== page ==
Prince Rupert Sitka, laska Seward, Alaska Chignik, Alaska

The two DWCs arrive at Icy Tickle, Labrador; their first stop in North America
 since leaving Seattle in April. 

TheSmith was the first to set foot on North American soil. PICTORIAL HISTORIES

Monday, September 1: All day was spent washing oil from the plane and in repairing the various parts that broke yesterday.
 By night practically all of it was finished and two hours work in the morning will complete the task.

The Richmond [US Navy cruiser] moved out this p.m. & the Milwaukee came in -- so we spent the night aboard her,
 and moved back into the same rooms occupied in Greenland. In the evening we took in the movies & about 10 turned in.

Country hereabouts seems to be all just one big irregular rock, covered here and there with a green moss.
 No beaches at all -- the rock just comes to the water & then ceases.

After passing Cape Charles, a very heavy fog was encountered across the Strait of Belle Isle,
then along the coast of Newfoundland to Hawkes Bay, landing at 5:06. The destroyer
USS Osborne DD-295  was stationed here and its
 Captain, Lieut. Commander McCord, had very wisely placed new moorings for us on the lee side of the harbor.

Hawke's Bay was named in 1766 by Captain James Cook to honor British Admiral Edward Hawke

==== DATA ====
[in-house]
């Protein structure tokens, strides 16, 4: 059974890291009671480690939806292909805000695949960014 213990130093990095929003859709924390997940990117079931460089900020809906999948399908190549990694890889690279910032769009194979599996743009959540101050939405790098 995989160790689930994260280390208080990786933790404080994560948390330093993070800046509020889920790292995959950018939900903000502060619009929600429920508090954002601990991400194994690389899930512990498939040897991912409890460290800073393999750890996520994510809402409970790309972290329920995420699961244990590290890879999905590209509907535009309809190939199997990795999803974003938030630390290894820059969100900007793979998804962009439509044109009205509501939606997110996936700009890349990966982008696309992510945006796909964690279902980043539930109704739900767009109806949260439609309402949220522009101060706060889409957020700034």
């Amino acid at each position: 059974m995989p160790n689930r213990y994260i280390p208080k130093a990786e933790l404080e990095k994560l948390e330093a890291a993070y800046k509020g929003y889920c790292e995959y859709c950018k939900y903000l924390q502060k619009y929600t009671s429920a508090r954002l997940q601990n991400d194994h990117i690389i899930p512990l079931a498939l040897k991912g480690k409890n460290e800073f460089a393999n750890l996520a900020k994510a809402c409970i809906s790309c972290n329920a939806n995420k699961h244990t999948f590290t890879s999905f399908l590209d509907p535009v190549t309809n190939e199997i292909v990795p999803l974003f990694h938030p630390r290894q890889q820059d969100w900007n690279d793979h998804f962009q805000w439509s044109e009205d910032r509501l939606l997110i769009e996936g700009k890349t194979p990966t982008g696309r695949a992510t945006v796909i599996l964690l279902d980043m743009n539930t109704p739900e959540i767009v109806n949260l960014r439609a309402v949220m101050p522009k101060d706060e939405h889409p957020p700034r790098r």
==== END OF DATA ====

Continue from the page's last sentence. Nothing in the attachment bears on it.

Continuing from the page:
and his great navel victory over the French Fleet at Quiberon Bay in 1759.

The Boston II, the DWC prototype plane, was readied to send to Pictou, Nova Scotia, so that Wade and Ogden could continue the flight back to Seattle. U.S. AIR FORCE MUSEUM

At Pictou Harbor, Nova Scotia; the Boston II test plane joins the two remaining original planes
 for the last leg of the trip. [SMITHSONIAN INSTITUTION]

Thursday, September 4: A rainy & windy day -- too bad to refuel or work on planes. Day spent around hotel.
In evening went aboard Canadian destroyer Patriot for dinner and a very pleasant evening -- initiated into Mess.
 Great deal of day spent asking questions of Mac & Bert [Lts. McDonald & Bertrandis, pilots of "Boston II"
 from the U.S. to Pictou Harbor] as to conditions of things in the States.


Friday, September 5: After passing St. John, the flight began to encounter fog which at times became very dense.
The planes kept pushing on, hoping that it would pass the fog belt. While near Portland, it was decided best to land;
Mere Point was chosen for this purpose as temporary mooring places could be seen from the air and the harbor was fairly well protected.

Photos from the books:  "The First Flight Around The World"     and   "Around the WORLD in 175 days"       Enhanced by: Vern Bouwman